Leonora Carrington was the fourth woman whose life intersected that of Max Ernst in a major way. The two artists met in 1937, moved into a house together in 1938, & were separated by Ernst's two internments as an enemy alien, & finally by Ernst's escape to America & his marriage to his patron, Peggy Guggenheim. Leonora took the separation very hard, & lived to write about it from an asylum. When their relationship was current, in 1939, she painted a fantastic portrait of Max.
Ernst also painted Leonora, notably imbedded in a swampy jungle in Leonora in the Morning Light, 1940.
1941 -- Max Ernst manages, with the help of Varian Fry & friends, to leave embattled Europe & find refuge in the United States. He sails from Lisbon with Peggy Guggenheim, & marries her in December. In New York, he is reunited with Jimmy, now an American artist.
1942 -- A special issue of the New York Surrealist-oriented publication, View, edited by Charles Henri Ford & Parker Tyler, is dedicated to Max Ernst. This issue includes "Some Data on the Youth of Max Ernst, as Told by Himself, including the sentence describing his birth/hatching, above.
1942 -- Pessismistic about the war & its outcome, Ernst paints a major work that attracts much attention when it is first exhibited, helping to make him famous, at least in the small circles of art, in America. Using a title that he had used previously, he calls his picture Europe after the Rain. & in those days nobody had heard of acid rain.
1942 -- On or about December 25, Max meets Dorothea Tanning, the sixth woman, & fourth wife, with whom he lived for the rest of his life. This meeting is described by Dorothea in her autobiography, Birthday, in which she published reproductions of two paintings with the captions "He painted my portrait . . . & I his." Unfortunately, nobody has yet seen fit to make either of these portraits available on-line. The same is true of the annual birthday pictures that Max painted, all called "For D."
1943 -- Max divorces Peggy Guggenheim, & goes to spend the summer in Arizona with Dorothea.
1944 -- In a summer on Long Isalnd, Ernst begins creating a body of sculpture which will one day grow to be the basis of major exhibitions. One of the best known bronzes from this period (there are examples in the National Gallery & in the Museum of Miodern Art, New York) is The King Playing with the Queen.
1945 -- In a contest among painters, which includes Salvador Dali & Leonora Carrington among his competitors, Max Ernst receives the prize for his version of The Temptation of Saint Anthony.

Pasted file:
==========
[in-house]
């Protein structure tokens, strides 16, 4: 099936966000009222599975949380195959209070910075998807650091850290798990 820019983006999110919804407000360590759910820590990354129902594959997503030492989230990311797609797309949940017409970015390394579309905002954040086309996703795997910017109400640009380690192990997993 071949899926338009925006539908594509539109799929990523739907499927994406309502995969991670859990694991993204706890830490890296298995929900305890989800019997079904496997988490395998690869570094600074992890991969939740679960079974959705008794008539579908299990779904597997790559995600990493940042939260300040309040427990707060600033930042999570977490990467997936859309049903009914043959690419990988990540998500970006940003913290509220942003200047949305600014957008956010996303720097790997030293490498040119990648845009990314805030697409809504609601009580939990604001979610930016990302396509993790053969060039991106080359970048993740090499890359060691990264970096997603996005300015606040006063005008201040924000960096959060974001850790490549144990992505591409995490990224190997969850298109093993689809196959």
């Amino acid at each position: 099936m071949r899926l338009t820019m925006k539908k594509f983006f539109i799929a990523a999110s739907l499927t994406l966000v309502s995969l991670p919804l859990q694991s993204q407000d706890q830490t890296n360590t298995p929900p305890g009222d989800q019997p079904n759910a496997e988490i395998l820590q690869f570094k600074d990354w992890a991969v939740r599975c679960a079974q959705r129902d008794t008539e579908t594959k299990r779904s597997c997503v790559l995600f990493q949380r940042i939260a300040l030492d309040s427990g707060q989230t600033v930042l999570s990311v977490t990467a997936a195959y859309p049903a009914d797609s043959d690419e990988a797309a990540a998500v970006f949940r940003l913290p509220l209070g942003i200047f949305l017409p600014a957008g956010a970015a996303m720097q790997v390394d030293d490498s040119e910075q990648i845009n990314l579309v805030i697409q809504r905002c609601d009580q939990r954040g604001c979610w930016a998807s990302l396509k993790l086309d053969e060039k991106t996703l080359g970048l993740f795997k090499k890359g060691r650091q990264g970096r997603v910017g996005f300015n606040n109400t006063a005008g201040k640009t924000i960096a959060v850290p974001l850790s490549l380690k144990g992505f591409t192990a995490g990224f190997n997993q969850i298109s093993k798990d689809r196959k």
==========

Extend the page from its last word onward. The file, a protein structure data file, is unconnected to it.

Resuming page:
1946 -- October 24 Max & Dorothea are married in a double ceremony with Man Ray & Juliet Bowser, in Beverly Hills.
1948 -- Beyond Painting is published. Ernst becomes a citizen of the United States. Working with found objects & cement, Ernst's creates one of his best-known sculptures, Capricorn. Here are Max & Dorothea relaxing with the creature when it was new. http://www.artsci.wustl.edu/~artarch/modernfinal/dadasurealism/FImage14.html
1951 -- March & April Loni Pretzell, Max's sister, & her husband present a large retrospective of Ernst's work in the palace in Brühl. Max does not attend. 1953 -- Ernst resettles in Paris, visits his birthplace & his university.
1954 -- Ernst receives the prize for painting at the Biennale, Venice. His Dada friend Jean Arp recieves the prize for sculpture & his Surrealist colleague Joan Miró receives the printmaking prize.
1958 -- February 8 Max Ernst becomes a French citizen, no longer an enemy alien in his favorite country.
1964 -- December 31, midnight Max Ernst publishes his graphic masterpiece, Maximiliana, or the Unlawful Practice of Astronomy, a celebration of the work of Tempel, with typographic design by Iliazd.
1969 -- The murals from Eluard's house are discovered, restored, & taken to Paris.
1970 -- A volume containing almost all of Ernst's writings is published in Paris. [Dave: With or without comment, I recommend including here an image from the last decade of Ernst's life, for example A Moon is a Good Thing, 1970, which you can find at Galerien Online, Der Spiegel: http://www.galerie.de/der-spiegel/ernst.htm
1975 -- The first volume of the comprehensive catalog of all Ernst's work is published. As of April 2, 1999, five volumes have been published, bringing the catalog up to 1953. There are at least two more to go.
April 1 -- 1976 Max Ernst, dies in Paris on the eve of his eighty-fifth birthday. Max Ernst, artist in many media, remembered primarily for his activities in the Dada period -- see Hans Arp, Hugo Ball, Tristan Tzara, & other fellow Dadas -- he was also one of the most important artists identified with the Surrealist movement, until André Breton "excommunicated" him. For most of his life, Ernst rejected identification with any group. He hated to be categorized. A perfect Saint (April 2) for the Daily Bleed !